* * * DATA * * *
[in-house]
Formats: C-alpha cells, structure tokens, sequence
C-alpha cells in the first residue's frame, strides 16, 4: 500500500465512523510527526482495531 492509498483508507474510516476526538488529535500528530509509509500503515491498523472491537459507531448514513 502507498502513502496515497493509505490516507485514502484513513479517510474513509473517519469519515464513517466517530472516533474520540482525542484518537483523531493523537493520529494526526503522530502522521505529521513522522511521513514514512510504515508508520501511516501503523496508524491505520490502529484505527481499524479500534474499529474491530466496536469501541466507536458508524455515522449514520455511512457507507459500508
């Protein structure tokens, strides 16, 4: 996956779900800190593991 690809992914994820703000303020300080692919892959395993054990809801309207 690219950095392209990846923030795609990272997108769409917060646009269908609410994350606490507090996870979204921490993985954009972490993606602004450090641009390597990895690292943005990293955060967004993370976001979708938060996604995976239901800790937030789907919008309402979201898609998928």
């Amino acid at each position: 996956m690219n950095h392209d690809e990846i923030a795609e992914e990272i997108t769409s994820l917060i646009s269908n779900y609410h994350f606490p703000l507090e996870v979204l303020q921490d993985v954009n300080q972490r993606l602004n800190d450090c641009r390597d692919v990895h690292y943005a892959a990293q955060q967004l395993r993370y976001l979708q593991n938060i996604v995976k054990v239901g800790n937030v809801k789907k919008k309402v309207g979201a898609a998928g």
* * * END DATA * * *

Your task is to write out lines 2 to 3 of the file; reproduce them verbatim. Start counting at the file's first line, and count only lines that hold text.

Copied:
Formats: C-alpha cells, structure tokens, sequence
C-alpha cells in the first residue's frame, strides 16, 4: 500500500465512523510527526482495531 492509498483508507474510516476526538488529535500528530509509509500503515491498523472491537459507531448514513 502507498502513502496515497493509505490516507485514502484513513479517510474513509473517519469519515464513517466517530472516533474520540482525542484518537483523531493523537493520529494526526503522530502522521505529521513522522511521513514514512510504515508508520501511516501503523496508524491505520490502529484505527481499524479500534474499529474491530466496536469501541466507536458508524455515522449514520455511512457507507459500508